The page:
WISE webinars are a great first step for people who have a disability and are ready and able to benefit from the social and financial rewards of employment. Please download and post this flyer or forward this invitation to others who might be interested in this event.The March 22 webinar will present the following information: 

  • The Achieving a Better Life Experience (ABLE) Act, a new option that allows certain people with disabilities to save for the future while protecting their eligibility for public benefits 
  • Ticket to Work and Work Incentives and 
  • Additional resources 
Register online today at 

Sunday, March 19, 2017

Limited Funding for Students With Significant Behavioral or Physical Needs Served by Public Schools

The Office of Public Instruction is making available limited funding for the costs of students with significant behavioral or physical needs served by the public schools. Funds must be obligated by June 30, 2017.

Eligible students include all of the following: students with significant behavioral or physical needs, students with conduct disorder, juvenile sex offenders, students identified as emotionally disturbed (ED) under special education or as severely emotionally disturbed (SED) under the Montana Mental Health Access Plan. Students DO NOT have to meet the eligibility criteria of severely emotionally disturbed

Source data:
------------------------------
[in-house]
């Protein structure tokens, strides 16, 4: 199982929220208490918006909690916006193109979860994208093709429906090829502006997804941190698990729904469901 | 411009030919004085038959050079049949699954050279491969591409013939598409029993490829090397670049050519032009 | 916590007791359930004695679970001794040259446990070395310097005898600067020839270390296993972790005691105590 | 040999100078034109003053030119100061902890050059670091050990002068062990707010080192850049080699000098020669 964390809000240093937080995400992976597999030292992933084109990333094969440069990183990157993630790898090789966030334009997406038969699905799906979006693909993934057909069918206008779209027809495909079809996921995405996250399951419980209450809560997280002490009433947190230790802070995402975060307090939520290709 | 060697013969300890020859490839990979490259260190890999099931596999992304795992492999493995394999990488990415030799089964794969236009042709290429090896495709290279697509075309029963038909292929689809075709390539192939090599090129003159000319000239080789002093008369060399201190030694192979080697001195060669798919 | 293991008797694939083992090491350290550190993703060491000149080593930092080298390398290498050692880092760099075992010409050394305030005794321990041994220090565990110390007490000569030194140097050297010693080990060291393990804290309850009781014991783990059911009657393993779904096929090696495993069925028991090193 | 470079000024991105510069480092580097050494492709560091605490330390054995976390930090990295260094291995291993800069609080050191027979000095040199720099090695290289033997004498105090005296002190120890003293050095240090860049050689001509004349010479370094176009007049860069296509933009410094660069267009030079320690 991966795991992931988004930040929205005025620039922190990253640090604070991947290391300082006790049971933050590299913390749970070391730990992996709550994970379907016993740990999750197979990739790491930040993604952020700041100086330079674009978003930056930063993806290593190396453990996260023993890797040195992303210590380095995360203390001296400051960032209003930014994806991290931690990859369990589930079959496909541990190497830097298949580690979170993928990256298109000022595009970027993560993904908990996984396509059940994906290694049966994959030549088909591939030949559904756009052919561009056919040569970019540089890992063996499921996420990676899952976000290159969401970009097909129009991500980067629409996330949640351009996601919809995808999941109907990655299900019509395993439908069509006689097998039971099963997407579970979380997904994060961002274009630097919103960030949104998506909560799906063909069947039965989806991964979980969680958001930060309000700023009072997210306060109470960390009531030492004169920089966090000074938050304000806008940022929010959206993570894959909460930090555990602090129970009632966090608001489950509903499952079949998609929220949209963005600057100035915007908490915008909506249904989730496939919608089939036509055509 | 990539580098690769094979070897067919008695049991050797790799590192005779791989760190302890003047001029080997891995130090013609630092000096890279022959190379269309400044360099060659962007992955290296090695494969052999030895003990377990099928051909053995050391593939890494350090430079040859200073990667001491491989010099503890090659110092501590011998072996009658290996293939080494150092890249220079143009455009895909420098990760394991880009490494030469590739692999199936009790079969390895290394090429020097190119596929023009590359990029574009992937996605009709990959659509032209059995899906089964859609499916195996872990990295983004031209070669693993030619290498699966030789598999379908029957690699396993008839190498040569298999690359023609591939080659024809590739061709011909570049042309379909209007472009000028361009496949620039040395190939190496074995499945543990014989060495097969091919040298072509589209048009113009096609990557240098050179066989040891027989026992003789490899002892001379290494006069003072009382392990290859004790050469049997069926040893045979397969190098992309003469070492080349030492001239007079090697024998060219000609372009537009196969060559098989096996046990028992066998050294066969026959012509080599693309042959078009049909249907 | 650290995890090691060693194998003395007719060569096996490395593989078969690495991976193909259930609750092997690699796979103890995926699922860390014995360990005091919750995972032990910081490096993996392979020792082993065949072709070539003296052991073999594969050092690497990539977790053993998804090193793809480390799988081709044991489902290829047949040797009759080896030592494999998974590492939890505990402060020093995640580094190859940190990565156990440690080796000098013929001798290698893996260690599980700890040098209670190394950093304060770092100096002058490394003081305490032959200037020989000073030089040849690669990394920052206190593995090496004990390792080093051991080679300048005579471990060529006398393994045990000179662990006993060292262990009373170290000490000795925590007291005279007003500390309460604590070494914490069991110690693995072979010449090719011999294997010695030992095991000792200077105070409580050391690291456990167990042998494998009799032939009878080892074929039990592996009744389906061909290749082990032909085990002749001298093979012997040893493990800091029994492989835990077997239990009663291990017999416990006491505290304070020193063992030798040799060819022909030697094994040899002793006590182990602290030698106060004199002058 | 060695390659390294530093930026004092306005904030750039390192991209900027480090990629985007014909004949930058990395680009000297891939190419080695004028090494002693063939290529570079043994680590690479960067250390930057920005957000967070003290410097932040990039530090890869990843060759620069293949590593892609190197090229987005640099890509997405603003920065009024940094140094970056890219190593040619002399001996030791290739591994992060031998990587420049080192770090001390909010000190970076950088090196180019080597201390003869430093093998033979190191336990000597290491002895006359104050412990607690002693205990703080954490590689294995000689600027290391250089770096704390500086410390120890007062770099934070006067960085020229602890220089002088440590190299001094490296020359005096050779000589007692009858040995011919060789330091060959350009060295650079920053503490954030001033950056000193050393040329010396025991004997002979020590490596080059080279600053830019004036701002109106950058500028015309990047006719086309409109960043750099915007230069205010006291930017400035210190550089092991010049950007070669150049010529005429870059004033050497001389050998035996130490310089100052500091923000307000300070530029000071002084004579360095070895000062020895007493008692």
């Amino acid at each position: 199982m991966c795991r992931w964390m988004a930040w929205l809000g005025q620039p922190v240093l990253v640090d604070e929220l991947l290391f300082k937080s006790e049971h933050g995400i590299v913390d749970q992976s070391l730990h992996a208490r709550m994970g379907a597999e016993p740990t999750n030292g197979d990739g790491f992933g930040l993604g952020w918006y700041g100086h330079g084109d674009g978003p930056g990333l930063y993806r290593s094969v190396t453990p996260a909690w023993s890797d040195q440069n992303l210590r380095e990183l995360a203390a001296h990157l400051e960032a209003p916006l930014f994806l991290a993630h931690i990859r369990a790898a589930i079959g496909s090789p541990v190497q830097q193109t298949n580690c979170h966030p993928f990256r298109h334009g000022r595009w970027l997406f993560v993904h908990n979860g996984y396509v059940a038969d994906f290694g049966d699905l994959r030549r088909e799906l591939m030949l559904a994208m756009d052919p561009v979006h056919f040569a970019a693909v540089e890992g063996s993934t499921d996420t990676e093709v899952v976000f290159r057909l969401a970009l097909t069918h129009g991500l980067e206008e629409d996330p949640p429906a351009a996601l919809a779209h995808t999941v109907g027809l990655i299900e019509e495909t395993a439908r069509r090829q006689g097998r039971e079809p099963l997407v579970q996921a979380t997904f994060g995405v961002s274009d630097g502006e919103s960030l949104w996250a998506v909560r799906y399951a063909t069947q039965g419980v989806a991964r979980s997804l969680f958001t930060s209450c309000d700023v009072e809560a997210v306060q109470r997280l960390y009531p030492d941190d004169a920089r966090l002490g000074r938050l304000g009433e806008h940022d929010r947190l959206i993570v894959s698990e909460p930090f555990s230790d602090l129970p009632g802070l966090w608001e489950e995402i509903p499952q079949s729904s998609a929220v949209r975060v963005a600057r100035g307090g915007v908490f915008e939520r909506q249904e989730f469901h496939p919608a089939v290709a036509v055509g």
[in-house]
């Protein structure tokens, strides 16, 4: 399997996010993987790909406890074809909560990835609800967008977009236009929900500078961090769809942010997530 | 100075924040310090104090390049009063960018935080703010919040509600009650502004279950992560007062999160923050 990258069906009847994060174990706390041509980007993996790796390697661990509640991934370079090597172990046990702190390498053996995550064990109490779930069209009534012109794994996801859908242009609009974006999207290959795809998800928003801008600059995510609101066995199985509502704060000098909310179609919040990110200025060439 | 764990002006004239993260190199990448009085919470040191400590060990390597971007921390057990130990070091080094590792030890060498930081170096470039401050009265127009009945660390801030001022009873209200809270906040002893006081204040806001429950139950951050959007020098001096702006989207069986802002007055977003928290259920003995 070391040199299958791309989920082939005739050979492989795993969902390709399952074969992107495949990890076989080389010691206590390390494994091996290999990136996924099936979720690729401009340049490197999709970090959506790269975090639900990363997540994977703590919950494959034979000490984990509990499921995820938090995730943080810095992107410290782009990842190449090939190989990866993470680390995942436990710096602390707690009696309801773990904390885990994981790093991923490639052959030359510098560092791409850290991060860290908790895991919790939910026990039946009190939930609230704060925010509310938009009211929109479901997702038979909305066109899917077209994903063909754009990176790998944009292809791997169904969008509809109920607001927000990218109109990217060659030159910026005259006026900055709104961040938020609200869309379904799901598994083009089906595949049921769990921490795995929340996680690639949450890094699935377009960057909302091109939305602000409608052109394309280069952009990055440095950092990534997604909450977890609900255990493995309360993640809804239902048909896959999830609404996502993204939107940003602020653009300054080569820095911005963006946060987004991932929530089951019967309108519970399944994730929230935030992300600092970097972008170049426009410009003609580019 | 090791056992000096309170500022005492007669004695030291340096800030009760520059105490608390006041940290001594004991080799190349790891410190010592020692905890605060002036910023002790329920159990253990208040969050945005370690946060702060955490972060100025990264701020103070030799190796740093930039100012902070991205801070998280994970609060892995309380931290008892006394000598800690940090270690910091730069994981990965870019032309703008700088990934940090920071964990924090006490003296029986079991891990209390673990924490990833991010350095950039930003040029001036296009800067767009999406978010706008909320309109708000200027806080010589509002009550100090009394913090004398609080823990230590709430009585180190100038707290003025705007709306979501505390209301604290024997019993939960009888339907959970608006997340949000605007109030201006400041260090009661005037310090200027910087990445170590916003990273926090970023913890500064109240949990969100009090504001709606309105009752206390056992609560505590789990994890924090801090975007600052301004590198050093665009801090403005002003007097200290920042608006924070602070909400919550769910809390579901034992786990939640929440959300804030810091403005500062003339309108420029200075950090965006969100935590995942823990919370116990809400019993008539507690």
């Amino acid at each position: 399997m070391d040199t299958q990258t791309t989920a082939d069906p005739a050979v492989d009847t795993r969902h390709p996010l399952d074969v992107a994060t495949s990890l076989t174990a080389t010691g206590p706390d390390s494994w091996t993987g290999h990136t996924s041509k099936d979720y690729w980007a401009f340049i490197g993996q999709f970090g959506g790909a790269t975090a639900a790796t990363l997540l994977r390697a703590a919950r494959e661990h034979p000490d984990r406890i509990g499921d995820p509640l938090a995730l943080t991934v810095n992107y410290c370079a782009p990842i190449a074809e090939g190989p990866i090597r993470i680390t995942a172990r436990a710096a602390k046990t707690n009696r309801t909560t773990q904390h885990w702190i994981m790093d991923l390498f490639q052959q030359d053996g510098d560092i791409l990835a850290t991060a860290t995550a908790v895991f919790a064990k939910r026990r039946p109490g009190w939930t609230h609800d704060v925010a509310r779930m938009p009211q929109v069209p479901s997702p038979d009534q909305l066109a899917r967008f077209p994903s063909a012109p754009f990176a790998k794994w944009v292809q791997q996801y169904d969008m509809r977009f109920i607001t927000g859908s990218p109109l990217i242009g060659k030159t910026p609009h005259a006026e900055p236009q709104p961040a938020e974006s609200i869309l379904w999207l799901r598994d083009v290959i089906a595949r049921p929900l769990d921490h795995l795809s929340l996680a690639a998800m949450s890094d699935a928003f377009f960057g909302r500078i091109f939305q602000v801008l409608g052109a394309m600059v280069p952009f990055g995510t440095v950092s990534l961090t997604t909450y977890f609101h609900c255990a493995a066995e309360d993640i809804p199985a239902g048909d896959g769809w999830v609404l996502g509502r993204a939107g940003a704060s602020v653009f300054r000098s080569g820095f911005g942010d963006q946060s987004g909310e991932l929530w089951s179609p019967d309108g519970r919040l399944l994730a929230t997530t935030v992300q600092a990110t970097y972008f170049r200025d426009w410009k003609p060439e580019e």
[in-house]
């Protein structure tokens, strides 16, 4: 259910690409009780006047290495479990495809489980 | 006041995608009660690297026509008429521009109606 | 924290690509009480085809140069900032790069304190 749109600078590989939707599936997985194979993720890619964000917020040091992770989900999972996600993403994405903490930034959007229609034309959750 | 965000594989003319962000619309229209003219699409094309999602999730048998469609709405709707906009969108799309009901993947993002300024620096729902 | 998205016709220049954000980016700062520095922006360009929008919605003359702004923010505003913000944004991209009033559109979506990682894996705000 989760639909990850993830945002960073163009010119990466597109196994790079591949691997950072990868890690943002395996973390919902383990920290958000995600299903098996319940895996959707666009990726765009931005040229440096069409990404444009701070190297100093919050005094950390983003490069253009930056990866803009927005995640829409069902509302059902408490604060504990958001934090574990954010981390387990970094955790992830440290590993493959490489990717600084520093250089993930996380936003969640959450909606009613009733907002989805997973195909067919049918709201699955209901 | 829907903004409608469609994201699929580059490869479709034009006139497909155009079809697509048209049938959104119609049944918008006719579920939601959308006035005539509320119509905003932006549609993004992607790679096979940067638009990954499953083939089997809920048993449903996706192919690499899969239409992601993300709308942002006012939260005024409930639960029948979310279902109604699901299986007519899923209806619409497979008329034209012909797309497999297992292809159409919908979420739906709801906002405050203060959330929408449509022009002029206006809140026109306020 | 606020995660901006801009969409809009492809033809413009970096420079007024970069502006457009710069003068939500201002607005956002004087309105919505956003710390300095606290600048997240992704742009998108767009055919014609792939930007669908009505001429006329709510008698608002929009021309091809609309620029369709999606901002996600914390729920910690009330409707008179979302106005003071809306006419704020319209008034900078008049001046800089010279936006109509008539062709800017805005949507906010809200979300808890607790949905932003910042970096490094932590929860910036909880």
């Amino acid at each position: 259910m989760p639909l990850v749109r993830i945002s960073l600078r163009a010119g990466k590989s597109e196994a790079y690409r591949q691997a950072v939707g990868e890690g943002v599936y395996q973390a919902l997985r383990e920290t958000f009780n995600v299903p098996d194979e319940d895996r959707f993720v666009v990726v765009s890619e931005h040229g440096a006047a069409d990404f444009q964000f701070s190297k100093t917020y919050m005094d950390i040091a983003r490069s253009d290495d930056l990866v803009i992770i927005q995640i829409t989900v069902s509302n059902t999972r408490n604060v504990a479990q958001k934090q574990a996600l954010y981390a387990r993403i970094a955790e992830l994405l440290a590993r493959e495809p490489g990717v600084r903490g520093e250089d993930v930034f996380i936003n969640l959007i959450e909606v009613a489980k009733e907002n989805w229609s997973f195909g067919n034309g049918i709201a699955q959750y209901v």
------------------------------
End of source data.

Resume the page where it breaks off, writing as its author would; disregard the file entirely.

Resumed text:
(SED) or be identified as a student with disabilities in accordance with the Individuals with Disabilities Education Act (IDEA).

Read more here.  

Considering Culture in Autism Screening Products

Massachusetts Act Early has developed the Considering Culture in Autism Screening guide, toolkit and classroom-based curriculum offered below at no cost for use by a variety of pediatric and early childhood professionals when working with children from families whose primary language is not English. 

These free materials may be downloaded and printed for use in practice.

Screening Guide & Toolkit

Included in the Considering Culture in Autism Screening Kit are several selected translations of the  M-CHAT autism screening tool in both the latest revised version with the follow-up interview (R/F) and the original version (see below). In addition to the M-CHAT R/F translations below that represent the most prominently spoken languages in Massachusetts, the M-CHAT R/F web site has many more.